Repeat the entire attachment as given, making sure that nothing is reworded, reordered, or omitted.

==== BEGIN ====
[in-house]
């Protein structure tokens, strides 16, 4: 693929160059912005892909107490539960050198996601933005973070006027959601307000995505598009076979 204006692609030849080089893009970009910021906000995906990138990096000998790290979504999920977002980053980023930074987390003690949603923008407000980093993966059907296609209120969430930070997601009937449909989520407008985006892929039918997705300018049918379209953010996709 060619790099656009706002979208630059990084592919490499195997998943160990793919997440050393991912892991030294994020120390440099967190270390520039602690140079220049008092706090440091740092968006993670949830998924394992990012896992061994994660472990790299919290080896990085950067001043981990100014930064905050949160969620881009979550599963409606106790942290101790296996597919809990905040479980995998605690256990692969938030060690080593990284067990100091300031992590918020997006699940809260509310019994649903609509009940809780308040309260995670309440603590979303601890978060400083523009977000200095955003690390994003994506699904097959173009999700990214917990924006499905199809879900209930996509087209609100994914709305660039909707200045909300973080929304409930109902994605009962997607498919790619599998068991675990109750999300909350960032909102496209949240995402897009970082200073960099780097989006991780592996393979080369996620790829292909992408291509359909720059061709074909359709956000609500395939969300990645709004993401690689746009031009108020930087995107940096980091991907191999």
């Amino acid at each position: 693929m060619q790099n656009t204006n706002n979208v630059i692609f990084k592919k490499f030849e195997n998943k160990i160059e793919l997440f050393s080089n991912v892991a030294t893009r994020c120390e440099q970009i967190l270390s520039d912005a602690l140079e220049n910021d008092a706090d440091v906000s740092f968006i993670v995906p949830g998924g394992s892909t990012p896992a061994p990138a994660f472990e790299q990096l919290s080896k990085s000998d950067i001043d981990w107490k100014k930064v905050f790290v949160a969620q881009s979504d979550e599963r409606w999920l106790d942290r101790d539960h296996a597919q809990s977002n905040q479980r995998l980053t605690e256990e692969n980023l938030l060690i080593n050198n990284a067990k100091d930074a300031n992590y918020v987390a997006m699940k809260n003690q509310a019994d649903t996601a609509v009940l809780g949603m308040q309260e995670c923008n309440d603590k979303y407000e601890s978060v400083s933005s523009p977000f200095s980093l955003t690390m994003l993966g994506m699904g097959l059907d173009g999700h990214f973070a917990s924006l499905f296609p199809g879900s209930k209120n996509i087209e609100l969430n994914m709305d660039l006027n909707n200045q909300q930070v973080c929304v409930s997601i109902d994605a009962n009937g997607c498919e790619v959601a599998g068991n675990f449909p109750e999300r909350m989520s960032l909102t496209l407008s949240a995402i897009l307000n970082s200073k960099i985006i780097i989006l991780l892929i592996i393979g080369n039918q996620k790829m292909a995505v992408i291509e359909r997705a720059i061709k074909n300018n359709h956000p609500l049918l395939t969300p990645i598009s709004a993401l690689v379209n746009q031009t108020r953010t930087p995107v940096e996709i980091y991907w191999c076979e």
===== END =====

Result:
[in-house]
């Protein structure tokens, strides 16, 4: 693929160059912005892909107490539960050198996601933005973070006027959601307000995505598009076979 204006692609030849080089893009970009910021906000995906990138990096000998790290979504999920977002980053980023930074987390003690949603923008407000980093993966059907296609209120969430930070997601009937449909989520407008985006892929039918997705300018049918379209953010996709 060619790099656009706002979208630059990084592919490499195997998943160990793919997440050393991912892991030294994020120390440099967190270390520039602690140079220049008092706090440091740092968006993670949830998924394992990012896992061994994660472990790299919290080896990085950067001043981990100014930064905050949160969620881009979550599963409606106790942290101790296996597919809990905040479980995998605690256990692969938030060690080593990284067990100091300031992590918020997006699940809260509310019994649903609509009940809780308040309260995670309440603590979303601890978060400083523009977000200095955003690390994003994506699904097959173009999700990214917990924006499905199809879900209930996509087209609100994914709305660039909707200045909300973080929304409930109902994605009962997607498919790619599998068991675990109750999300909350960032909102496209949240995402897009970082200073960099780097989006991780592996393979080369996620790829292909992408291509359909720059061709074909359709956000609500395939969300990645709004993401690689746009031009108020930087995107940096980091991907191999």
């Amino acid at each position: 693929m060619q790099n656009t204006n706002n979208v630059i692609f990084k592919k490499f030849e195997n998943k160990i160059e793919l997440f050393s080089n991912v892991a030294t893009r994020c120390e440099q970009i967190l270390s520039d912005a602690l140079e220049n910021d008092a706090d440091v906000s740092f968006i993670v995906p949830g998924g394992s892909t990012p896992a061994p990138a994660f472990e790299q990096l919290s080896k990085s000998d950067i001043d981990w107490k100014k930064v905050f790290v949160a969620q881009s979504d979550e599963r409606w999920l106790d942290r101790d539960h296996a597919q809990s977002n905040q479980r995998l980053t605690e256990e692969n980023l938030l060690i080593n050198n990284a067990k100091d930074a300031n992590y918020v987390a997006m699940k809260n003690q509310a019994d649903t996601a609509v009940l809780g949603m308040q309260e995670c923008n309440d603590k979303y407000e601890s978060v400083s933005s523009p977000f200095s980093l955003t690390m994003l993966g994506m699904g097959l059907d173009g999700h990214f973070a917990s924006l499905f296609p199809g879900s209930k209120n996509i087209e609100l969430n994914m709305d660039l006027n909707n200045q909300q930070v973080c929304v409930s997601i109902d994605a009962n009937g997607c498919e790619v959601a599998g068991n675990f449909p109750e999300r909350m989520s960032l909102t496209l407008s949240a995402i897009l307000n970082s200073k960099i985006i780097i989006l991780l892929i592996i393979g080369n039918q996620k790829m292909a995505v992408i291509e359909r997705a720059i061709k074909n300018n359709h956000p609500l049918l395939t969300p990645i598009s709004a993401l690689v379209n746009q031009t108020r953010t930087p995107v940096e996709i980091y991907w191999c076979e």